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Your Goals, Your Needs, Your Plan.
Planning for retirement isn’t as easy as it use to be. Counting on a company pension, Social Security and Medicare may simply not be enough to cover all of your retirement expenses and protect your financial security. choices and flexibility you need to help build a retirement plan designed to secure your financial future. So the question is, Annuities or Reverse Mortgages? We will start first with Annuities and the pros and cons and then finish with the details of Reverse Mortgages.
An annuity is the only financial product that can guarantee retirement payments for the rest of your life. Companies offer a variety of annuity options to help you grow and supplement your retirement income every year, so you can receive guaranteed income now or at a later date of your choosing.
Fixed, Fixed Index or Variable Annuities
A fixed annuity offers a guaranteed minimum interest rate or guaranteed income payment for a specific period of time. Fixed annuities are generally considered to be low risk and can guarantee retirement income that you can’t outlive.
A fixed index annuity is a product that offers the opportunity for greater interest crediting based on changes of a market index up to a pre-determined cap. Your contract value will not be reduced by market downturns and can benefit from increases in the index. An index annuity may be appropriate for people concerned with securing their retirement without micro-managing a portfolio or dealing with the unpredictability of the days market fluctuations. Today’s fixed index annuities generally may include a broad range of features like:
*Both Index and Fixed crediting strategies
*Ability to allocate across the different crediting strategies
A variable annuity allows you to invest your purchase payment into a separate account, which invests in underlying portfolios with varying potential for return. Your earnings will fluctuate over time, and depending on the performance of the investments you choose, your principal may be more or less than originally invested. This gives you the opportunity for higher potential return but at a higher risk.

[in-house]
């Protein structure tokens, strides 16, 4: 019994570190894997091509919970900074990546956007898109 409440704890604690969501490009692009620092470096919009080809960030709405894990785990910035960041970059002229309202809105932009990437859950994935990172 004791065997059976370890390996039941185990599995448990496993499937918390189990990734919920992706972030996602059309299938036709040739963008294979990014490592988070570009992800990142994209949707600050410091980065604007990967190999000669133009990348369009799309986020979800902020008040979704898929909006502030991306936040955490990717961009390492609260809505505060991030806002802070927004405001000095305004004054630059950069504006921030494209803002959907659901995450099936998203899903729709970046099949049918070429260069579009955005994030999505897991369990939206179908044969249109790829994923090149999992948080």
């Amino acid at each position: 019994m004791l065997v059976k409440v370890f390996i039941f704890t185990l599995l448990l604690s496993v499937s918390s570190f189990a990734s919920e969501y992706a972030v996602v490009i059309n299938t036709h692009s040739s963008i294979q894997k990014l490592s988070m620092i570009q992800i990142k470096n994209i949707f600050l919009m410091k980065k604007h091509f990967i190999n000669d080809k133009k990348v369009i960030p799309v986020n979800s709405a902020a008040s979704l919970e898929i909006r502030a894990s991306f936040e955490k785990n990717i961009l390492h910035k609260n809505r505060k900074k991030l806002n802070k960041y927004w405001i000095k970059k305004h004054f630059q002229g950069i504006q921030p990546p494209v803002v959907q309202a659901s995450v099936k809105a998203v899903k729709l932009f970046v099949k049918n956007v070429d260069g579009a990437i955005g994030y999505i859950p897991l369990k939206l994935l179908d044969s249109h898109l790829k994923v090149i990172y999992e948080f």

Deferred or Immediate Annuities
A deferred annuity, which can be fixed, fixed index or variable, means that your guaranteed payouts of income are delayed until you elect to receive them. Many fixed annuities offer maturities as far as 10 – 20 years down the road, which allows your money to grow based on the stated interest rate over the years before your payout schedule begins.
An immediate annuity, which can also be fixed or variable, allows you to turn a one-time, lump sum payment into a guaranteed series of payouts that generally begin within a year of the annuity issue date. All guarantees are based on the claims-paying ability of the issuing insurance company.
With a reverse mortgage, qualified senior homeowners age 62+ can convert a portion of their home equity into supplemental retirement cash flow. A reverse mortgage can help provide seniors the financial security they need to stay at home and live independently–without having to sell their house, give up the title, or make monthly mortgage payments.
A Reverse Mortgage is a loan that allows eligible senior homeowners age 62+ to convert a portion of their home equity into a stable source of tax-free supplemental cash flow. A Reverse Mortgage gives you the ability to enjoy financial security and peace of mind, while remaining in your home during your retirement years.
You also have the freedom to use the money you receive however you want–there are no limitations*:
Supplement your retirement income